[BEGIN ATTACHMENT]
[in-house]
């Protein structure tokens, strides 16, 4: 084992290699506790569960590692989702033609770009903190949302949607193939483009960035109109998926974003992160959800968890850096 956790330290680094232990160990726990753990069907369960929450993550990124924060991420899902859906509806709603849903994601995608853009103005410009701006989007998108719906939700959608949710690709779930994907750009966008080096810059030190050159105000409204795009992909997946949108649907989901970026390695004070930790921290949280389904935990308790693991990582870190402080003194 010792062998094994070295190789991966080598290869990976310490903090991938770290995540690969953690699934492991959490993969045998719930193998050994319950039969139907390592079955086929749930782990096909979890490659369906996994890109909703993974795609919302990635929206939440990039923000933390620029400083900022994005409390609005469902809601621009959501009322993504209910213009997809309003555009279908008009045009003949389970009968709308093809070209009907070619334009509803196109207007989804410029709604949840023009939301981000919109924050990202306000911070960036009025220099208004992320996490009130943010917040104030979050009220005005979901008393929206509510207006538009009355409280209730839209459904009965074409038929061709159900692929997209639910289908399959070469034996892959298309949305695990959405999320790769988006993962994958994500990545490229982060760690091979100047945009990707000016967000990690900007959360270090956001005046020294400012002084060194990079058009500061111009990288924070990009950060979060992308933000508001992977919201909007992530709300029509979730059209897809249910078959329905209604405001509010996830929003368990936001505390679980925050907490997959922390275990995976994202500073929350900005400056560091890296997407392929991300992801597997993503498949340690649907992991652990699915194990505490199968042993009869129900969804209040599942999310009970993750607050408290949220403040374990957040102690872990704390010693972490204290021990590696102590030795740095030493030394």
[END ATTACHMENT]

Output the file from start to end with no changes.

[in-house]
């Protein structure tokens, strides 16, 4: 084992290699506790569960590692989702033609770009903190949302949607193939483009960035109109998926974003992160959800968890850096 956790330290680094232990160990726990753990069907369960929450993550990124924060991420899902859906509806709603849903994601995608853009103005410009701006989007998108719906939700959608949710690709779930994907750009966008080096810059030190050159105000409204795009992909997946949108649907989901970026390695004070930790921290949280389904935990308790693991990582870190402080003194 010792062998094994070295190789991966080598290869990976310490903090991938770290995540690969953690699934492991959490993969045998719930193998050994319950039969139907390592079955086929749930782990096909979890490659369906996994890109909703993974795609919302990635929206939440990039923000933390620029400083900022994005409390609005469902809601621009959501009322993504209910213009997809309003555009279908008009045009003949389970009968709308093809070209009907070619334009509803196109207007989804410029709604949840023009939301981000919109924050990202306000911070960036009025220099208004992320996490009130943010917040104030979050009220005005979901008393929206509510207006538009009355409280209730839209459904009965074409038929061709159900692929997209639910289908399959070469034996892959298309949305695990959405999320790769988006993962994958994500990545490229982060760690091979100047945009990707000016967000990690900007959360270090956001005046020294400012002084060194990079058009500061111009990288924070990009950060979060992308933000508001992977919201909007992530709300029509979730059209897809249910078959329905209604405001509010996830929003368990936001505390679980925050907490997959922390275990995976994202500073929350900005400056560091890296997407392929991300992801597997993503498949340690649907992991652990699915194990505490199968042993009869129900969804209040599942999310009970993750607050408290949220403040374990957040102690872990704390010693972490204290021990590696102590030795740095030493030394």